What Goes In The Bin?
Recycle Everywhere is all about recycling empty beverage containers. Along with our commitment to recovering as many empty beverage containers in Manitoba as possible, educating Manitobans on how to recycle effectively when using our bins is also part of the effort. After all, more empty beverage containers collected means fewer in landfills.
Placing non-recyclable items in our Recycle Everywhere bins, the entire content of the bin is at risk of contamination, making the contents no longer viable to be recycled.
Recyclables that have been contaminated are diverted to the landfill as they can no longer be properly processed.
Effective in 2017, China announced a ban on certain specifications of recyclables and set an allowable contaminate rate of 0.5%. This has affected the global market and increased the need for people to recycle effectively in their own jurisdictions.
While not all our materials are sent to China, the more diligent Manitobans can be with their recycling habits the better the probability that those items will be used as material in the commodity markets to be made into new items.
Ultimately, the more effective we can be with our recycling habits, the less material ends up in the landfill.
Leftover liquids, food and food soiled materials, disposable coffee cups, similar types of open cups and lids are the major contaminants of our Recycle Everywhere bins.
Leftover liquid in beverage containers can spill and cause contamination of paper products in our bins, before it makes it to the Material Recovery Facility (MRF), sending the contents to the landfill instead. Emptying your beverage containers can go a long way to help keep recyclables out of the landfill!
Food and food soiled material, such as sandwich wrappers and greasy pizza boxes meant for the trash also contaminates the contents of our bins.
CBCRA is responsible for the recovery of sealed beverage containers as mandated by the Government of Manitoba. Therefore, our Recycle Everywhere bins are meant for recyclable material only – such as aluminum cans, glass and plastic bottles, cartons and juice boxes. These items don’t need to be rinsed, simply emptied.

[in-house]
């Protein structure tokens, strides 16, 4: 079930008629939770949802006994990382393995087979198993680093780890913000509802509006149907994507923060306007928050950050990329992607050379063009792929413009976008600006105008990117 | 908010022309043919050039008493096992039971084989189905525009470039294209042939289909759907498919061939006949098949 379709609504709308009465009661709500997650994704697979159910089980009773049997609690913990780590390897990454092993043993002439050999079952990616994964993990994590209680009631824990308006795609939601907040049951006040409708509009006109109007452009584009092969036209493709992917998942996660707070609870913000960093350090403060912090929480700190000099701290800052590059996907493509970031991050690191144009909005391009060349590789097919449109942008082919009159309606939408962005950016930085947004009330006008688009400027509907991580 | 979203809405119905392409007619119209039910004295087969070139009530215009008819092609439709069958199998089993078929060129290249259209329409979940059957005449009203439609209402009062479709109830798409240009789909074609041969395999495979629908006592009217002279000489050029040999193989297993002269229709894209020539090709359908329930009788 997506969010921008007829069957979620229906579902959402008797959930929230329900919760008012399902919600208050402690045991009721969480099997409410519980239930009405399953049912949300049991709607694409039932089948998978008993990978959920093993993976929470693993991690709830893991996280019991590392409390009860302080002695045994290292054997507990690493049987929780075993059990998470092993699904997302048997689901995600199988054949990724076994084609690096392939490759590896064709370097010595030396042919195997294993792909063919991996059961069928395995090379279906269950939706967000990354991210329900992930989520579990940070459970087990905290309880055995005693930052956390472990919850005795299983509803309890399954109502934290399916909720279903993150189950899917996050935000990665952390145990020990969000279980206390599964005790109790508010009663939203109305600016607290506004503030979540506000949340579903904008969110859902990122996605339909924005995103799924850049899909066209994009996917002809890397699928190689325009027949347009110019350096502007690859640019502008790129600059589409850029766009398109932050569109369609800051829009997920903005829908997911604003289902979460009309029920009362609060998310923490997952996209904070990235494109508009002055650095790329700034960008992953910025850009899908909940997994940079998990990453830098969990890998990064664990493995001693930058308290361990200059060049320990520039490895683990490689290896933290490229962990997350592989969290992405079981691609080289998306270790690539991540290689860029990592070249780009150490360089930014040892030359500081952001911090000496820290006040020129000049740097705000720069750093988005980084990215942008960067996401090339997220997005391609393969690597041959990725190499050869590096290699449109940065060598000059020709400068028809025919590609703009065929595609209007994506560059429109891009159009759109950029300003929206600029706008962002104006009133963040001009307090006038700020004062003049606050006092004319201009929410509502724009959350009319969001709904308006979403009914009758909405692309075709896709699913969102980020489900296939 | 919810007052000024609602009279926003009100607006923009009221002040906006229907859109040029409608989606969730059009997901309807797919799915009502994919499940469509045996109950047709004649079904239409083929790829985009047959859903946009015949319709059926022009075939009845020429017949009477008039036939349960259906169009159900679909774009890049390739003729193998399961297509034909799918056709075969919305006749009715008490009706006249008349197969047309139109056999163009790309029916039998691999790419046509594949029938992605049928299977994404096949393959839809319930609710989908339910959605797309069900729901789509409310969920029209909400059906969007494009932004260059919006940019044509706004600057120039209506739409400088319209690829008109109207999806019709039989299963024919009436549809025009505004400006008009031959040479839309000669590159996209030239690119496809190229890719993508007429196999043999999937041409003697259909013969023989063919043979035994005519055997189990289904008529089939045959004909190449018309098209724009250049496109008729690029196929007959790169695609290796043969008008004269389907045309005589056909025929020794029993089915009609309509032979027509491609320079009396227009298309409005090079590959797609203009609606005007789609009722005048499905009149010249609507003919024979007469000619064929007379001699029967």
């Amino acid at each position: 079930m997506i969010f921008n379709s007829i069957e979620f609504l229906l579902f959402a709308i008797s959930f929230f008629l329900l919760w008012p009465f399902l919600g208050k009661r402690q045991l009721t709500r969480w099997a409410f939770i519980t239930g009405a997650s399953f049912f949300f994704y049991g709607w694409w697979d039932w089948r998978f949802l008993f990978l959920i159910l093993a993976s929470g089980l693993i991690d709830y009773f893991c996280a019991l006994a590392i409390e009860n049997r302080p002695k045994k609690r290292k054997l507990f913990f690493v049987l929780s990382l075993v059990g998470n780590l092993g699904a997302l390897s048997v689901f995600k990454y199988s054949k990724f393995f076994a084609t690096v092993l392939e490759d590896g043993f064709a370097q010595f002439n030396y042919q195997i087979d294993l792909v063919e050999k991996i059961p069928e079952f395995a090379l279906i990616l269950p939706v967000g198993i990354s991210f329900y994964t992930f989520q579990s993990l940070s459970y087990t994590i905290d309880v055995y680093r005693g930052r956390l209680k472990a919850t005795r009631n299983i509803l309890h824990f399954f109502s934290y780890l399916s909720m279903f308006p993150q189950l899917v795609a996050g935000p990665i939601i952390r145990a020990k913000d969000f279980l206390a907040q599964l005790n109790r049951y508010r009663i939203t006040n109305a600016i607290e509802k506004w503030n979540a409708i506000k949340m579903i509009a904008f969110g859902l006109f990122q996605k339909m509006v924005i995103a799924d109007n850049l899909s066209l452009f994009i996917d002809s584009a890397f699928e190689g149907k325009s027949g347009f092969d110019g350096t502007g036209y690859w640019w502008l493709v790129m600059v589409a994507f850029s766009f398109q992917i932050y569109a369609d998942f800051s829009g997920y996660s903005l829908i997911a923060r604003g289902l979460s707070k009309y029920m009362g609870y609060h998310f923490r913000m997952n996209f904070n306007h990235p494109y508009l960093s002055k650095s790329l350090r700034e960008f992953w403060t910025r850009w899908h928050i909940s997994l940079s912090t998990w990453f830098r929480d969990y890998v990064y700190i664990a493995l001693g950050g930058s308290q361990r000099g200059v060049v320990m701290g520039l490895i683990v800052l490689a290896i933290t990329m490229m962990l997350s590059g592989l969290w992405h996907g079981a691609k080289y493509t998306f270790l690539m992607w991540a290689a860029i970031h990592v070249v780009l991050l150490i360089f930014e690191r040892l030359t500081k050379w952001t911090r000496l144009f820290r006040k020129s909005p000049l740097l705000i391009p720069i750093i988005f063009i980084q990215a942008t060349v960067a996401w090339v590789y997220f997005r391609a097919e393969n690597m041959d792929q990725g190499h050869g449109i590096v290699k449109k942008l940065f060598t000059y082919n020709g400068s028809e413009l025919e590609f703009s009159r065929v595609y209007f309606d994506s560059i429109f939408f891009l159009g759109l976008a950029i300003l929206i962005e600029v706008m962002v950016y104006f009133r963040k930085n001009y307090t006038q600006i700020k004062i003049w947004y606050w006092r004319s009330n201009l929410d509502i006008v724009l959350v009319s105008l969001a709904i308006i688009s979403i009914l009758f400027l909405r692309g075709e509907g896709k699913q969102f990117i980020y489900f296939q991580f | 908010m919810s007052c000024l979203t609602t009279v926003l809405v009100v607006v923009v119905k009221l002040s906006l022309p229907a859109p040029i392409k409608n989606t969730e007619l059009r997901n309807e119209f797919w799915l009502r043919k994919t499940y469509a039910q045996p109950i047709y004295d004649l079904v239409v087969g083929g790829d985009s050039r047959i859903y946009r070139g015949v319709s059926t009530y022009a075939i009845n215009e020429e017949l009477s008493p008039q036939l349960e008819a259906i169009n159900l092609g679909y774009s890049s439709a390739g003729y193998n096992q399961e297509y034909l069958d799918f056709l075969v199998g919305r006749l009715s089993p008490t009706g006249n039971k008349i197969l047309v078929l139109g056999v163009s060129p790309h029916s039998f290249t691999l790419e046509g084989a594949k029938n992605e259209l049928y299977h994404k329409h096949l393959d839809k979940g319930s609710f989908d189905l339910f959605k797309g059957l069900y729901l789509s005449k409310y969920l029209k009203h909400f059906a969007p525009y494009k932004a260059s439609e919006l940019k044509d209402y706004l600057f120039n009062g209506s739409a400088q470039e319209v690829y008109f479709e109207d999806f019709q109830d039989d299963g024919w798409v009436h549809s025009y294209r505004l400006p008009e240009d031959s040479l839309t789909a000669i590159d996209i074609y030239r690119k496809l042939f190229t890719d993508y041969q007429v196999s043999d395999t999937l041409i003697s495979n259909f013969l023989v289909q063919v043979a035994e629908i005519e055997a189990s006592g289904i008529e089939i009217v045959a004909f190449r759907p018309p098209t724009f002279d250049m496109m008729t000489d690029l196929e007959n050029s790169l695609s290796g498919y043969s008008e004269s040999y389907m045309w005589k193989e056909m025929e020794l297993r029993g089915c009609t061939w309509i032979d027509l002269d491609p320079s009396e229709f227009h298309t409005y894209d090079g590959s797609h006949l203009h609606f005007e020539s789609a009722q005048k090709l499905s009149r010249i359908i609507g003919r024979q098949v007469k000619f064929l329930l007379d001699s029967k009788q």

Disposable Coffee cups or similar types of other open cups aren’t accepted in Recycle Everywhere bins at this point and are considered contamination in many recycling programs because of the material composition of the cups, and the lack of a viable end-market for these materials. Each brand of coffee cup can be made up of very different materials for the lining and outer casing, this makes it hard for processors to come up with a universal solution to separate these materials from each other.
Some communities may accept open cups or lids but it’s always important to check with your local municipality first. In Winnipeg, the whole coffee cup including the lid is not recyclable.
The recycling industry is ever-changing which will hopefully lead to future developments with this material type.
Beverage containers are almost never black plastic. Always check with your community to see what is accepted in your recycling program.
Almost all plastic beverage containers are #1 and #2 plastic, which is recyclable. These are also the most valuable plastics in the plastic stream.
When included with cartons in the recycling stream, juice box straws will be handled the same way as the plastic layer included in shelf stable cartons. It is, however, recommended that the straw is pushed entirely into the juice box when being recycled so that it does not get lost in the process and become residual waste.
The only type of bag that should be used in our bins are see-through recycling bags. These types of bags make it easy to see that the contents of the bag are recyclable and make it safe for the collector transporting it to the recycling facility.
A recycling collection bin or yard bin picked up by a hauler with several non-transparent bags in it can be deemed contaminated, causing the entire bins contents to be sent to the landfill.
Contamination in the recycling stream is currently a huge issue for the industry. Whatever consumers can do to avoid contaminating the recycling stream is helpful. Always check with your local community as to what is accepted in your recycling system.